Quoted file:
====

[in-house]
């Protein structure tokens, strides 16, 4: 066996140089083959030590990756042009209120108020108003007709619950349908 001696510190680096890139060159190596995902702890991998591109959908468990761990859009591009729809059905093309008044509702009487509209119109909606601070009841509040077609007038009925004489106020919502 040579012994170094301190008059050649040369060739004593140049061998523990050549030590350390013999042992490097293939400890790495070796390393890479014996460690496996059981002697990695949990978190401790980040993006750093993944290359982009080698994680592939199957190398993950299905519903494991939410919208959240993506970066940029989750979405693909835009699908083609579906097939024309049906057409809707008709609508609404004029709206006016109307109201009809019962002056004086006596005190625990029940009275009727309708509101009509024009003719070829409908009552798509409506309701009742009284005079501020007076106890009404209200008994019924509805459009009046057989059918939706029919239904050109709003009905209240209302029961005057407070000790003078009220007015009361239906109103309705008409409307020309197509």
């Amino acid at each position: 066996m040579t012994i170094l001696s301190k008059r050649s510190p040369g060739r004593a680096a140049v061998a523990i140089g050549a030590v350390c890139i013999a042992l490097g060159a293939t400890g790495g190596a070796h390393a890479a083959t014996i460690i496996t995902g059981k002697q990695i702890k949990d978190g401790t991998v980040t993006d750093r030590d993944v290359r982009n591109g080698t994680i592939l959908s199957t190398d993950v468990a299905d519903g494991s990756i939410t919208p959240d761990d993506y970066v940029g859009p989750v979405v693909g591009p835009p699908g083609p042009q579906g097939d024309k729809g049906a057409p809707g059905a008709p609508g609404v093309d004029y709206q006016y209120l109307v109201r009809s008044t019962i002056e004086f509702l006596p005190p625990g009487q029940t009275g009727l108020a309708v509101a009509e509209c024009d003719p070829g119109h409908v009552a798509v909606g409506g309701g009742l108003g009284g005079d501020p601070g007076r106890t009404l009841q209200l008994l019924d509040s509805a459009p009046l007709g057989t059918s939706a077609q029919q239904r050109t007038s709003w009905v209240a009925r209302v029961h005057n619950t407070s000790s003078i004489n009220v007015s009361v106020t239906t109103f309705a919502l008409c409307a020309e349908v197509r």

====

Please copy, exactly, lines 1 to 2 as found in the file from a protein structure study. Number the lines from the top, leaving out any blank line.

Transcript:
[in-house]
């Protein structure tokens, strides 16, 4: 066996140089083959030590990756042009209120108020108003007709619950349908 001696510190680096890139060159190596995902702890991998591109959908468990761990859009591009729809059905093309008044509702009487509209119109909606601070009841509040077609007038009925004489106020919502 040579012994170094301190008059050649040369060739004593140049061998523990050549030590350390013999042992490097293939400890790495070796390393890479014996460690496996059981002697990695949990978190401790980040993006750093993944290359982009080698994680592939199957190398993950299905519903494991939410919208959240993506970066940029989750979405693909835009699908083609579906097939024309049906057409809707008709609508609404004029709206006016109307109201009809019962002056004086006596005190625990029940009275009727309708509101009509024009003719070829409908009552798509409506309701009742009284005079501020007076106890009404209200008994019924509805459009009046057989059918939706029919239904050109709003009905209240209302029961005057407070000790003078009220007015009361239906109103309705008409409307020309197509």